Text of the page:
“After months of false starts, the Illinois House of Representatives on Tuesday voted to legalize same-sex marriage, and reports suggest that Pope Francis’s recent comments about homosexuality may have played a small but significant role.”1
This is how Fabien Tepper begins her report in The Christian Science Monitor of November 6, 2013 on the approval of same-sex “marriage” in Illinois. In it she highlights how Pope Francis’s words on homosexuality influenced that approval.2
“Additional help from Pope Francis”
Along the same line, Monique Garcia and Ray Long write in the Chicago Tribune that same-sex “marriage” advocates “received additional help from Pope Francis, who warned that the Catholic Church could lose its way by focusing too much on social stances, including opposition to homosexuality. ‘If a person is gay and seeks God and has good will, who am I to judge him?’ Francis said in July.”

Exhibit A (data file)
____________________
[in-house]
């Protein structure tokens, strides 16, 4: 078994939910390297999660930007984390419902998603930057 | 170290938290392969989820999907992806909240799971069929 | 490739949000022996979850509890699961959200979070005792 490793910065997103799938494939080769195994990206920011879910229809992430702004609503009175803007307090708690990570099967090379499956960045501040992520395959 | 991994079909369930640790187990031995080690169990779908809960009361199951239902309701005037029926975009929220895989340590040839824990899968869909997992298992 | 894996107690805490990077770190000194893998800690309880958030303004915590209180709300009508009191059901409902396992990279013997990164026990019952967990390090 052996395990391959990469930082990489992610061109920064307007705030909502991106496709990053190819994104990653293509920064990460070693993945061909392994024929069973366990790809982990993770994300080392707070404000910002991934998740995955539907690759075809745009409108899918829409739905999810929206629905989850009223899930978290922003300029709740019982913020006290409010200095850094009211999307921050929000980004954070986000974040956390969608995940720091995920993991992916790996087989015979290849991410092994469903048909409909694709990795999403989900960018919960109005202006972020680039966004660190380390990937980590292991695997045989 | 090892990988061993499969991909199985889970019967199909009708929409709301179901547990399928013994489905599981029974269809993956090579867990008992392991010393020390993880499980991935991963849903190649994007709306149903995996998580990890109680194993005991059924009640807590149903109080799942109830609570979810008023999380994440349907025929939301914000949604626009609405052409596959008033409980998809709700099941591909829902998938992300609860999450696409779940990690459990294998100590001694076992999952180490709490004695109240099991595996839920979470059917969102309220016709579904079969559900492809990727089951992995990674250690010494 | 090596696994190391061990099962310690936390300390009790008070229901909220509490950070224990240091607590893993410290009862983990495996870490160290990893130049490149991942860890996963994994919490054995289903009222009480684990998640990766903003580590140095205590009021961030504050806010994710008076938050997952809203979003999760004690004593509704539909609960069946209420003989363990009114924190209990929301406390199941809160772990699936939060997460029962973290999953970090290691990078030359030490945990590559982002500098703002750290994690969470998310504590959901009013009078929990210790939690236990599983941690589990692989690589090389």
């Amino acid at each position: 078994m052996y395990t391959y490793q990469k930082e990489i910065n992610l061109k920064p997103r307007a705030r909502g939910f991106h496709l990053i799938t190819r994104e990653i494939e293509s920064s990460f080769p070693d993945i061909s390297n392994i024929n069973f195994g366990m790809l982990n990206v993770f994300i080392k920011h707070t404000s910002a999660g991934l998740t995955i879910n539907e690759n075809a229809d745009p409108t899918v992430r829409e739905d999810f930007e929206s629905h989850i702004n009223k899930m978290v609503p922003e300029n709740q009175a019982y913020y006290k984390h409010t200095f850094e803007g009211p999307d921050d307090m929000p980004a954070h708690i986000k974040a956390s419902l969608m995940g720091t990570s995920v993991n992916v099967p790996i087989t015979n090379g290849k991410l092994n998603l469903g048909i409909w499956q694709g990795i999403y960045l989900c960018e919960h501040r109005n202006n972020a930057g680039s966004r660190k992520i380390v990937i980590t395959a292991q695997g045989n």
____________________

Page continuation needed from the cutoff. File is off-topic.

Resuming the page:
According to these journalists, “[t]he comments sparked a wave of soul-searching by several Catholic lawmakers who had battled to reconcile their religious beliefs with their sworn duty to represent their constituents who were increasingly supportive of gay rights even as Cardinal Francis George remained opposed.”
They cite the case of Rep. Linda Chapa LaVia (D), an undecided legislator who ended up voting in favor of same-sex “marriage.” She stated: “As a Catholic follower of Jesus and the pope, Pope Francis, I am clear that our Catholic religious doctrine has at its core love, compassion and justice for all people.”3
“Who am I to judge?
Journalist Dave McKinney commented in the Chicago Sun-Times that “despite harsh rhetoric on the issue from Cardinal George and other Catholic leaders, their positions against the bill were severely undercut by several statements from newly installed Pope Francis that were widely interpreted—as Madigan himself did Tuesday—as more welcoming to gay and lesbian couples.”
Indeed, House Speaker Michael J. Madigan (D), a Catholic who was accused of failing to fully back that legislation, not only changed this position but claimed he convinced about a dozen legislators to support the bill. While saying that his stance preceded Pope Francis’ statements, he made sure to quote the latter on the floor of the House.